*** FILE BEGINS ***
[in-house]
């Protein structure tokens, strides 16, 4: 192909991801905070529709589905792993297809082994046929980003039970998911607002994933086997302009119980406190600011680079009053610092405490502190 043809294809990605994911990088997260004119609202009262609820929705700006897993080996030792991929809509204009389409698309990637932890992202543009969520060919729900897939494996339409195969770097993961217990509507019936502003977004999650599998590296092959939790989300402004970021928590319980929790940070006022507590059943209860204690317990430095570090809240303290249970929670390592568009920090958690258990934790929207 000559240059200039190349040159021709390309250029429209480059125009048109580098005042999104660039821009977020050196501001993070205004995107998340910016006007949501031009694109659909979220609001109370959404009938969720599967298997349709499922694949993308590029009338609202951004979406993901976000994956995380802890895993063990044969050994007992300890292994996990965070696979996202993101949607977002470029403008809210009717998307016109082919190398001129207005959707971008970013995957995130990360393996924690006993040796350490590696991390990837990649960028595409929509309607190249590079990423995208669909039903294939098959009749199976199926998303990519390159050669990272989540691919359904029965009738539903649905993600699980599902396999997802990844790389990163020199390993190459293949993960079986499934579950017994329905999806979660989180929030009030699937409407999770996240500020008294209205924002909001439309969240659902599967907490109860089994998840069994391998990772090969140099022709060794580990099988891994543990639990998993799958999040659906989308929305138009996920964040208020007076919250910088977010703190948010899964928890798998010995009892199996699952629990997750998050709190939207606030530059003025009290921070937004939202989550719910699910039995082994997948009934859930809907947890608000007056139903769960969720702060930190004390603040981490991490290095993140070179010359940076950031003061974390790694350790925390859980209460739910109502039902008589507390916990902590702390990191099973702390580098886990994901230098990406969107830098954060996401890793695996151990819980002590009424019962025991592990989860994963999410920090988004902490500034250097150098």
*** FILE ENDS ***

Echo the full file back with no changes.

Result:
[in-house]
């Protein structure tokens, strides 16, 4: 192909991801905070529709589905792993297809082994046929980003039970998911607002994933086997302009119980406190600011680079009053610092405490502190 043809294809990605994911990088997260004119609202009262609820929705700006897993080996030792991929809509204009389409698309990637932890992202543009969520060919729900897939494996339409195969770097993961217990509507019936502003977004999650599998590296092959939790989300402004970021928590319980929790940070006022507590059943209860204690317990430095570090809240303290249970929670390592568009920090958690258990934790929207 000559240059200039190349040159021709390309250029429209480059125009048109580098005042999104660039821009977020050196501001993070205004995107998340910016006007949501031009694109659909979220609001109370959404009938969720599967298997349709499922694949993308590029009338609202951004979406993901976000994956995380802890895993063990044969050994007992300890292994996990965070696979996202993101949607977002470029403008809210009717998307016109082919190398001129207005959707971008970013995957995130990360393996924690006993040796350490590696991390990837990649960028595409929509309607190249590079990423995208669909039903294939098959009749199976199926998303990519390159050669990272989540691919359904029965009738539903649905993600699980599902396999997802990844790389990163020199390993190459293949993960079986499934579950017994329905999806979660989180929030009030699937409407999770996240500020008294209205924002909001439309969240659902599967907490109860089994998840069994391998990772090969140099022709060794580990099988891994543990639990998993799958999040659906989308929305138009996920964040208020007076919250910088977010703190948010899964928890798998010995009892199996699952629990997750998050709190939207606030530059003025009290921070937004939202989550719910699910039995082994997948009934859930809907947890608000007056139903769960969720702060930190004390603040981490991490290095993140070179010359940076950031003061974390790694350790925390859980209460739910109502039902008589507390916990902590702390990191099973702390580098886990994901230098990406969107830098954060996401890793695996151990819980002590009424019962025991592990989860994963999410920090988004902490500034250097150098």